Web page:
Now, I did (foolishly) make a list of ten points I wanted to see from reviews so it would be churlish not to cover them.

1. Was it fun?

YES. We had a lot of fun, particularly with the phase of the beta test where we started from level 1. Part of this is just the sheer joy of having a whole new game to explore, and being able to play with friends I haven’t seen online for months. But the game made it easy for us to play together and find fun things to do which benefitted all our characters. It was also easy, as I have said, to hop into a group in PvE, RvR, and a scenario, and fight alongside other people who you might not know without everyone annoying everyone else.

There’s nothing especially revolutionary in the classes but we all were able to find ones that we really liked, so they’re doing something right! And that helps a lot with the fun aspect.

2. What irritated us?

The most irritating thing I found in the beginning was trying to figure out how to get to the other race’s starting areas (or to Altdorf) so we could group up. It is not currently intuitive or obvious. What you actually have to do is find your way the first warcamp in your racial area and locate a flight master, but the warcamps are not well marked until after you have found them.

[Yup, still an issue. But now people have great websites up with maps on them which makes this a bit easier.]

It was also a bit irritating that some of the scenarios were never up. People congregated in the Empire v Chaos zone and I never saw any of the Elf T2 or T4 scenarios played at all. Of course, this did mean that it was easy to find A scenario, if you hopped over to EvC. Just some zones ended up quite deserted.

[Not true in Open Beta when there were more people around. EvC was still the busiest scenario in tier 1 but I think that’s mostly because people liked it better. I was able to play all of the others without too much of a wait. I think in live with its greater populations, this will be less of an issue.]

I was also sad that there wasn’t a dual wield class for Order, at least Destruction has the Disciple. (I don’t count the Witch Hunter because sword + gun isn’t really the same.)

Couldn’t name the War Lion. That made me very sad, and I hope they change it before the game goes live.

[Both me and my husband (and Hawley) got to play the T4 Elf scenario and loved it, I played the T1 Dwarf one a couple of times, but in general all the action in beta was EvC. Possibly had to do with the comparatively low server population – arbitrary]

[As of Open Beta, you can now change the War Lion’s name (the command is /petname <name>. This made us very happy, at the cost of seeing lots of … very creative pet naming. The War Lion also changes appearance more from level to level with different colours of coat and stripes. There’s even extra some randomness so two pets are less likely to look the same.]

3.What makes this game different?

I think Mythic have really delivered on all the things they hyped. Public Quests, lots of open world RvR with objectives, Tome of Knowledge, the Warhammer setting. Just to delve more into the setting, the look and feel of the game is spot on. We discussed our various ponies and gyroharness and everyone agreed that they didn’t want the choice of different mount colours because the standard ones just … worked. You will end up feeling like part of a larger army, wearing similar styles of armour. You will feel as though if you rode into battle alongside a bunch of people of the same race, it would feel like a warhammer army on the march.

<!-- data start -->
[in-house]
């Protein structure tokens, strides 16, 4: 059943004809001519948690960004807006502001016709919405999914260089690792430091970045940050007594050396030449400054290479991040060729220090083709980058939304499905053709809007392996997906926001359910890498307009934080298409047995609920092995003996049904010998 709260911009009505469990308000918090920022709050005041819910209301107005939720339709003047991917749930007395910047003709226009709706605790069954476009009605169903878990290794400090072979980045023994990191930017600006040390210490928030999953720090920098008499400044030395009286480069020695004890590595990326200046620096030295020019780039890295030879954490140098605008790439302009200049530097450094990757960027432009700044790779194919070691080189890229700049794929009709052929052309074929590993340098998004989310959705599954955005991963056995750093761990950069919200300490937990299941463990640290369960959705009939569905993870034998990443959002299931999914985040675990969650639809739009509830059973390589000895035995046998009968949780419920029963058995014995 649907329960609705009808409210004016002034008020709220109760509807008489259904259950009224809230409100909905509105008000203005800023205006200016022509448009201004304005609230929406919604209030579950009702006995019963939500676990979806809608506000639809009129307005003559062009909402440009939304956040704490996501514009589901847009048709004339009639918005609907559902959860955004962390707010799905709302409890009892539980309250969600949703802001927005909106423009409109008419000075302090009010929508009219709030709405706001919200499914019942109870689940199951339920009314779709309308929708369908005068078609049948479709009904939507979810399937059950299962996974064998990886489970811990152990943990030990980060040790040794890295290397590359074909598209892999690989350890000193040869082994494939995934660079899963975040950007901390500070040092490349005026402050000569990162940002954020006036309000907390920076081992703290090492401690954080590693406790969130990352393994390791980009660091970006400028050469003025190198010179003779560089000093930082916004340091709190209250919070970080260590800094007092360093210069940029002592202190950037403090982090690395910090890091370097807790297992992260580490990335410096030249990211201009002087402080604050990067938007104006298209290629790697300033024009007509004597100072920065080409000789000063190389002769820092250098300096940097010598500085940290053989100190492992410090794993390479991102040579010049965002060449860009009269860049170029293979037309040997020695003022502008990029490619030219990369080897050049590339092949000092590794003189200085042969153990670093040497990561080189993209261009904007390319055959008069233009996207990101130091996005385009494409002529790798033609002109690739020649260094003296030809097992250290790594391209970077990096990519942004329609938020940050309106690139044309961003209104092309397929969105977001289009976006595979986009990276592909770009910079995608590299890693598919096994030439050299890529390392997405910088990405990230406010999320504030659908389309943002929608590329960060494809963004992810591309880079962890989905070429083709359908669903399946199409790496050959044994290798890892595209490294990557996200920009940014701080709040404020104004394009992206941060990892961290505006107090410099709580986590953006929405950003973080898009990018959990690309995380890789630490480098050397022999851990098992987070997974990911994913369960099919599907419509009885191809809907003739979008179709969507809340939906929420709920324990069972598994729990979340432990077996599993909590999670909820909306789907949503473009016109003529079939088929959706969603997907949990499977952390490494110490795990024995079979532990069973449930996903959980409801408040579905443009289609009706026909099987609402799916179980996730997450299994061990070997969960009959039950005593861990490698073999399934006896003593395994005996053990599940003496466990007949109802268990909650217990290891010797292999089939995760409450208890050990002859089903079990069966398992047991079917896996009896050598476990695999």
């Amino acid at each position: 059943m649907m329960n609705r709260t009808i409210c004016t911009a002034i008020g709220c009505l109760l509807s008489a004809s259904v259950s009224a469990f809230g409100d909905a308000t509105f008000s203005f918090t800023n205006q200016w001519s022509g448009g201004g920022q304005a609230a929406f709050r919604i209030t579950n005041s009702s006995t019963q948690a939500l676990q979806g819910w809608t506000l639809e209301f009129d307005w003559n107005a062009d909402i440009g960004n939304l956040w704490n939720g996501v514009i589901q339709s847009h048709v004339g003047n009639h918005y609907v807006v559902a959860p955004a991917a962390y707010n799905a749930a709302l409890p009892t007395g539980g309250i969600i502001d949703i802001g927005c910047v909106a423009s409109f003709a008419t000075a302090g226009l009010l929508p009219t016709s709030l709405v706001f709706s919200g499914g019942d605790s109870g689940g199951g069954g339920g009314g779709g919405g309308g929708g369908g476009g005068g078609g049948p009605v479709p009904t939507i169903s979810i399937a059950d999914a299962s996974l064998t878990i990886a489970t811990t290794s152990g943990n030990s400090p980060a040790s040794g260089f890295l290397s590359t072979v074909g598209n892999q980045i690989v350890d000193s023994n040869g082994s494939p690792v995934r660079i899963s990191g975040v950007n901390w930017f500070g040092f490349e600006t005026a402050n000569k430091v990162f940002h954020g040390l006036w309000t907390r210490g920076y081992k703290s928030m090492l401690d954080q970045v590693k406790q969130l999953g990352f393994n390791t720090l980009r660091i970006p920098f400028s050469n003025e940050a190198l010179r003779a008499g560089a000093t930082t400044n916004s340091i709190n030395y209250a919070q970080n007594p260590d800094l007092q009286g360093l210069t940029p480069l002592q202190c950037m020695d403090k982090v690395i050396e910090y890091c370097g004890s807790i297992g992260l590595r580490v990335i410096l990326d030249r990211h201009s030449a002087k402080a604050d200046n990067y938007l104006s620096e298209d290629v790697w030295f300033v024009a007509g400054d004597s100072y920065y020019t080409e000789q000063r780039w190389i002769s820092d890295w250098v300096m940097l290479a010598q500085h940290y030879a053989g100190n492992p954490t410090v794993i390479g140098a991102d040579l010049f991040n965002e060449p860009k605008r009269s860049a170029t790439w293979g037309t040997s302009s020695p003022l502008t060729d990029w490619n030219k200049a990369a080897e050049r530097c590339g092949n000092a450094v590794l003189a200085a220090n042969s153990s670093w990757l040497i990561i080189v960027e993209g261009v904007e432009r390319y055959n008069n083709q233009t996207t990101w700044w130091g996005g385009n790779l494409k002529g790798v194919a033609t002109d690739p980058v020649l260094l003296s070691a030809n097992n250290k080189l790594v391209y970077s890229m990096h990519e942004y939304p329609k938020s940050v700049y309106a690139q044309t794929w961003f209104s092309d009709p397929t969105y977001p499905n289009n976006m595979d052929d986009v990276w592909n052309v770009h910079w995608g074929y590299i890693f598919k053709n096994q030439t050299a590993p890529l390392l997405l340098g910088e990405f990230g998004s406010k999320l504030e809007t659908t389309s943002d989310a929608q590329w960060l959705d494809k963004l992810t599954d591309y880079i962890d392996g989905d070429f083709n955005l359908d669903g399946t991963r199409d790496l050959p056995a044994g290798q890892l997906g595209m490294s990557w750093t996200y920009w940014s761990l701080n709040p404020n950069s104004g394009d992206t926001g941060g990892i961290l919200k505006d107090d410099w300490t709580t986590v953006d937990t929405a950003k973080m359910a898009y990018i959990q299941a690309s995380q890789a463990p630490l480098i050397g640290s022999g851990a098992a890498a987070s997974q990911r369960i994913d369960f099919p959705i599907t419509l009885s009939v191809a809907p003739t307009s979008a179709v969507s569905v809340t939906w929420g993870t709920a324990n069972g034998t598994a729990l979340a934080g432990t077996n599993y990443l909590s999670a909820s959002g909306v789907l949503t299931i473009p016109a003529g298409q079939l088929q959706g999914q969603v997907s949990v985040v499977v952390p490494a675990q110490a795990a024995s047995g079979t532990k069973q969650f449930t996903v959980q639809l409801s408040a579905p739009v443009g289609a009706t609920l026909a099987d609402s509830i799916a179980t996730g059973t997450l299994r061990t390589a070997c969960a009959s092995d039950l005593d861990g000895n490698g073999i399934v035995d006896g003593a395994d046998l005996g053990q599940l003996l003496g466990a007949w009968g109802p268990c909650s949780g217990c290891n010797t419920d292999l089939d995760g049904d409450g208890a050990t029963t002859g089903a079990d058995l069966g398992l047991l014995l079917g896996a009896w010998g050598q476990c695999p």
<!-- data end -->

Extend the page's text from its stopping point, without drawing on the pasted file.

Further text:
I also really liked having both a defensive and offensive target. As a healer, it was a very nice touch.

I also really liked the idea of levelling up the guild and getting in game rewards for it. This isn’t especially new to this game, since EQ2 and LOTRO (among others I am sure) have similar features. The living city intrigued us a lot also.

Oh and I totally loved my magus and its disk! I won’t be playing it as a main but … I just loved the disk.

4. What makes this game the same?

The UI looks and feels like Warcraft when you first see it. This makes the game very easy to pick up. Aside from that, most of the standard tropes of the genre are there. It isn’t revolutionary. Class design is fun and has some neat tweaks but goes with the same tank/melee/support/ranged that we’ve seen many times before. Quests are … quests. You’ll end up doing deliveries, killing 10 mobs-of-the-day, finding items that kind of glow a bit to help you out, and so on. I think they’ve done a good job on all of these things but there isn’t much new there.

[Should just add, if you have a quest that asks you to collect 10 foozle ears, every foozle will drop an ear. Also there is a separate item bag for quest items, so they don’t take up room in your main bag.]

I think the game does compare well to other MMOs, but it doesn’t have the gonzo polish of WoW. I do think that if people are willing to give it a chance, it will win them over. But you have to stop comparing constantly to other games and enjoy it for itself. Whether people will do this, I don’t know. I think the warhammer fans will be happy though.

5. Did you try anything nuts?

The high elves start on top of a cliff so naturally the first thing I did was to jump off. I failed totally to die because I landed in the sea, though. I announced to my guild that you couldn’t die from falling, and then they all proved me wrong.

So I totally failed at jumping off cliffs 🙂

[I would never nor have ever tried anything nuts – arbitrary. Honest!]

6. What is the core of the game like?